This simple circuit involves a resistance wire on the meter rule and the use of jockey tapping at different length L on the resistance wire.
Note that this is not a potential divider. Rather this set up works like a variable resistor (rheostat) in the circuit. When the switch is closed (jockey NOT tapping on resistance wire), there is no current flowing as voltmeter (infinity resistance) is connected in series with the ammeter and the battery. Hence the voltmeter is showing the battery’s electromotive force (emf) of 3.0 V.
When the switch is closed and the jockey is tapped on the resistance wire on the ruler, the longer the L (length of resistance wire), the higher the resistance of the circuit, the higher the potential difference (voltmeter) across the resistance wire and the smaller the current through the ammeter. Hence the tapping of the jockey on the resistance wire is similar to adjusting the resistance on the variable resistor.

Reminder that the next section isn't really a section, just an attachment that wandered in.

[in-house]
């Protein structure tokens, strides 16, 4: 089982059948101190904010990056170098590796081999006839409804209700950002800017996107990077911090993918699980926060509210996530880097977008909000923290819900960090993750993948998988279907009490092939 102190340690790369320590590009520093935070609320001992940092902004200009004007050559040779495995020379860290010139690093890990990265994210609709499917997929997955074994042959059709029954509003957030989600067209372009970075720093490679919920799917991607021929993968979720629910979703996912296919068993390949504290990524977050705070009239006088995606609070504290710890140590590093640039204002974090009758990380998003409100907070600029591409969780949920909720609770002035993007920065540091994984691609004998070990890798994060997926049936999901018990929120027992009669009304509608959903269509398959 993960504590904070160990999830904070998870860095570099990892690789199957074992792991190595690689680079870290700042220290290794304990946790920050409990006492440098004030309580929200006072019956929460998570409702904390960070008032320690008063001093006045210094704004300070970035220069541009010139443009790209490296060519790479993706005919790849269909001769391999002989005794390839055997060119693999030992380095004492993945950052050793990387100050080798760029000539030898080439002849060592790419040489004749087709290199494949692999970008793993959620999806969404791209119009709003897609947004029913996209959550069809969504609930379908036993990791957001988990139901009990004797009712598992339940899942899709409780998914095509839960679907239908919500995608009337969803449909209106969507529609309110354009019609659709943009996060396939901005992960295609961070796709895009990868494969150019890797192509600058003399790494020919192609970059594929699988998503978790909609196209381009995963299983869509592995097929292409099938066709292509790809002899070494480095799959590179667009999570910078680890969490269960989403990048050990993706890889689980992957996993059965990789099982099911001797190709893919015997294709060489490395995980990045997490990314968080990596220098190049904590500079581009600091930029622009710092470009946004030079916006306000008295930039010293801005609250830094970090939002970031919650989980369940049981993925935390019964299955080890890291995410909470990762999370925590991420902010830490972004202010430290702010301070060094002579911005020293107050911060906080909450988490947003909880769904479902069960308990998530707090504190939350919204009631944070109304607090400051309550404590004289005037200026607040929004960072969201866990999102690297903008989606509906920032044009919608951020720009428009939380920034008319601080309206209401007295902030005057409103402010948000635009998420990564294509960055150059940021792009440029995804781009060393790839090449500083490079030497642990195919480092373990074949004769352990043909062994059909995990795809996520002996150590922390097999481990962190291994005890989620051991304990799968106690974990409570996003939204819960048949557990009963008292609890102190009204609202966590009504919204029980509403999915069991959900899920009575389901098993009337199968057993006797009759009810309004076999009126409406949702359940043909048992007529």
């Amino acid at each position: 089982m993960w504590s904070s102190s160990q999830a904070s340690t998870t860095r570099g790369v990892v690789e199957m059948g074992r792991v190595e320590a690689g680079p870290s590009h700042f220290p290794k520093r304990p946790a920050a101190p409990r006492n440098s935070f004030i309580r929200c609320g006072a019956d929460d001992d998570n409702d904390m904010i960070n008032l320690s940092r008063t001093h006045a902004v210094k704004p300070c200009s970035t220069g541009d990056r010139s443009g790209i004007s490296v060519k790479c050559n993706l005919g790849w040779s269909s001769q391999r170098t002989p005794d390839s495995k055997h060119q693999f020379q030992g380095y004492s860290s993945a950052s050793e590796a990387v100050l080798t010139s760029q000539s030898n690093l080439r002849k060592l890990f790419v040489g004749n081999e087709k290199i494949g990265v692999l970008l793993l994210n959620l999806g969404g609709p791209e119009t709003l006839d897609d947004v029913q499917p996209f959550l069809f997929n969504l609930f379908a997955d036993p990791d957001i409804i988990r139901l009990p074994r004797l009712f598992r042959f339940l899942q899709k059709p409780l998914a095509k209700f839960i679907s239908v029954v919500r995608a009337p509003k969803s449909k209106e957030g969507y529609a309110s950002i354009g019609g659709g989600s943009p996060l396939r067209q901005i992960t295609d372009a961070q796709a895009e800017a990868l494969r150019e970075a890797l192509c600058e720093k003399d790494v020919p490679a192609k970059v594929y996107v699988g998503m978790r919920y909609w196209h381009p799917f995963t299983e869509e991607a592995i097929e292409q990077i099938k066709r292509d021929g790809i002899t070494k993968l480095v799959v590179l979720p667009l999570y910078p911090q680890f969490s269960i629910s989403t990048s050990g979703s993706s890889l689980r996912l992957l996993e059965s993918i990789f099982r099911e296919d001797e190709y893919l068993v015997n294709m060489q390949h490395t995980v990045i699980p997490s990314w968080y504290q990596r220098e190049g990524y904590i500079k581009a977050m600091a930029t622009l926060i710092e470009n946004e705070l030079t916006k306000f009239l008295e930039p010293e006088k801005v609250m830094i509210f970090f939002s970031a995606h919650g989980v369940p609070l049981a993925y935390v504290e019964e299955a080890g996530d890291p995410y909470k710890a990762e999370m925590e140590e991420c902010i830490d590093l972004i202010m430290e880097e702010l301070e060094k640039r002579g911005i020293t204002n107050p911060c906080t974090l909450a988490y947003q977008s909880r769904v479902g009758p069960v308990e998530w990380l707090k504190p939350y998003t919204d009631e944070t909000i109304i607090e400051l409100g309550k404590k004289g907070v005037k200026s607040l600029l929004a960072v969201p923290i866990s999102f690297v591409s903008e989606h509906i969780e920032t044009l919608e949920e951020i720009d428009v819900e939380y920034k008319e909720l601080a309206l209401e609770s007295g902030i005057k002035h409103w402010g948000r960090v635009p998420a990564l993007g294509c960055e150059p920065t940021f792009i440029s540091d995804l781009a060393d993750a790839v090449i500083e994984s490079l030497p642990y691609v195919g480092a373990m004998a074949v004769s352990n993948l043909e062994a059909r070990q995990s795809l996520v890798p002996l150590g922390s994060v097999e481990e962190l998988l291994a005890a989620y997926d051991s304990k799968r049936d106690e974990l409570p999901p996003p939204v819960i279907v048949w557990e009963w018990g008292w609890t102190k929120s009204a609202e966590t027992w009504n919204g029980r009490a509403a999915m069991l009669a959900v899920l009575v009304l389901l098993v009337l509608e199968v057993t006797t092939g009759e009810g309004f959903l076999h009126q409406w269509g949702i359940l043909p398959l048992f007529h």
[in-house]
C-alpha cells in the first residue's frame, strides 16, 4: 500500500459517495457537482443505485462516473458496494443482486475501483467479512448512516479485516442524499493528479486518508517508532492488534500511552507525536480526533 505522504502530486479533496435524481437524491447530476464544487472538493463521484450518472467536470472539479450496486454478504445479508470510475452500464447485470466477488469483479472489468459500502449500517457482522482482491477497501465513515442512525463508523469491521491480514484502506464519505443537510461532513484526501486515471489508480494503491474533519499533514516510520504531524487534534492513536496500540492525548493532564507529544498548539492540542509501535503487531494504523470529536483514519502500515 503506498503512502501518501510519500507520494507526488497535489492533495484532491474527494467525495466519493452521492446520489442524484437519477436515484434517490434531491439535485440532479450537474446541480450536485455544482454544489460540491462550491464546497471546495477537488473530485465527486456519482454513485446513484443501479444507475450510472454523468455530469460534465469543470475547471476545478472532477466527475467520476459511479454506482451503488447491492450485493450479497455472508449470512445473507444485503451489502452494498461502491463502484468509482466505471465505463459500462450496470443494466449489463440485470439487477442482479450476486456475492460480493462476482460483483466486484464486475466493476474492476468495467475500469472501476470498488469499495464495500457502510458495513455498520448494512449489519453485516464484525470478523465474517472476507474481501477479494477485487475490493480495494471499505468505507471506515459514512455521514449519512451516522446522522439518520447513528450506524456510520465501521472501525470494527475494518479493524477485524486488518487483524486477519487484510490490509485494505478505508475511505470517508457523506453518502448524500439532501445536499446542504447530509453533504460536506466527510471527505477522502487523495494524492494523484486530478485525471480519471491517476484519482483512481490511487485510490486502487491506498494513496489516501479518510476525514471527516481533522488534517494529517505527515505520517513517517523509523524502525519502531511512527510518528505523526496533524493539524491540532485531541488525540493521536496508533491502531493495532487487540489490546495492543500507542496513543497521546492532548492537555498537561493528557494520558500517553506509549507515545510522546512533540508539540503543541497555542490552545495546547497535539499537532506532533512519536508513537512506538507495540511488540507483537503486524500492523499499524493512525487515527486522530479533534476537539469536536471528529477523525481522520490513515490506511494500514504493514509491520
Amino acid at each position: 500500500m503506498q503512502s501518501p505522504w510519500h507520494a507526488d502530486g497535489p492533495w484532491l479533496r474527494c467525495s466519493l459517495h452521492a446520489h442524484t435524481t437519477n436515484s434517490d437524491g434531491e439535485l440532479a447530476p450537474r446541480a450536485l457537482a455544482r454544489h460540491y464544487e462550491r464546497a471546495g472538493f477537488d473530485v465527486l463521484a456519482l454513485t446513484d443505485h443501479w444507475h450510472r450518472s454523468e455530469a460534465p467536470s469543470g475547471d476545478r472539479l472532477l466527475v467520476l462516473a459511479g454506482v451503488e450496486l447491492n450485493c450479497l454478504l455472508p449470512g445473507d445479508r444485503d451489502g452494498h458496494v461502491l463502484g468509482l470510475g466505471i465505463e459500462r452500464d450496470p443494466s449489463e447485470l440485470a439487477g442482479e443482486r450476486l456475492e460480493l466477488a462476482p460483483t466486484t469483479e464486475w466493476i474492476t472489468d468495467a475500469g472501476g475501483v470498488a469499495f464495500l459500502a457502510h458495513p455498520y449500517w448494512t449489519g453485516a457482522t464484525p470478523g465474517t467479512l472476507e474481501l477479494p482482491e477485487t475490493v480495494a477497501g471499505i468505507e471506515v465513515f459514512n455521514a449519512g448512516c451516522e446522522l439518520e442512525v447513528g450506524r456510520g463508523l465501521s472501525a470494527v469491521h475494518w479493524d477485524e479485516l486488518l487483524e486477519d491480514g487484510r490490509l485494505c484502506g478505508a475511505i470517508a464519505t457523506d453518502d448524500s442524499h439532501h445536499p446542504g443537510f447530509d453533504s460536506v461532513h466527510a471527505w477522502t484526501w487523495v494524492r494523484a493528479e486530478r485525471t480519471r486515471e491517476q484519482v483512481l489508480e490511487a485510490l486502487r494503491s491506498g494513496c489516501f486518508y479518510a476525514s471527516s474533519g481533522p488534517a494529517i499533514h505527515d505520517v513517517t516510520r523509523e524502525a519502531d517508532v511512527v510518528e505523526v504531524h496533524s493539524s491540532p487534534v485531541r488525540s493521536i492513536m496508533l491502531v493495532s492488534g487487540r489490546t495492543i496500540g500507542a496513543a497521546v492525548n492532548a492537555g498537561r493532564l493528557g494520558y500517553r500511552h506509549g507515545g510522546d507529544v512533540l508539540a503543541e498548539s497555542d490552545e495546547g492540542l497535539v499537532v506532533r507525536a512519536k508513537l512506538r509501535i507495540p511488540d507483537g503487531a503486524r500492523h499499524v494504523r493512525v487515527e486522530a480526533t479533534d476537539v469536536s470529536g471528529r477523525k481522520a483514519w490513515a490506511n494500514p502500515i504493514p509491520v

(If you are wondering why the voltmeter is not showing the emf of the battery when the jockey touches the resistance wire L, it is because in reality there is internal resistance in the battery or even in the connecting copper wire. For olevel theory we assume no internal battery resistance or resistance in copper wire or ammeter).
To learn how to set up the experiment, refer to the video below.
Both ammeter and voltmeter have two terminals, (positive and negative). The conventional current must flow into the positive terminal (+) of the meters and out of the negative terminal (-). If the connection is the opposite, the needle will deflect below the zero marking. Refer to the video below.
Sometimes, the connection terminals on the voltmeter and ammeter are different. Likewise, different types of wire with different connection heads have to be used. Refer to the video to see how are they connected in general.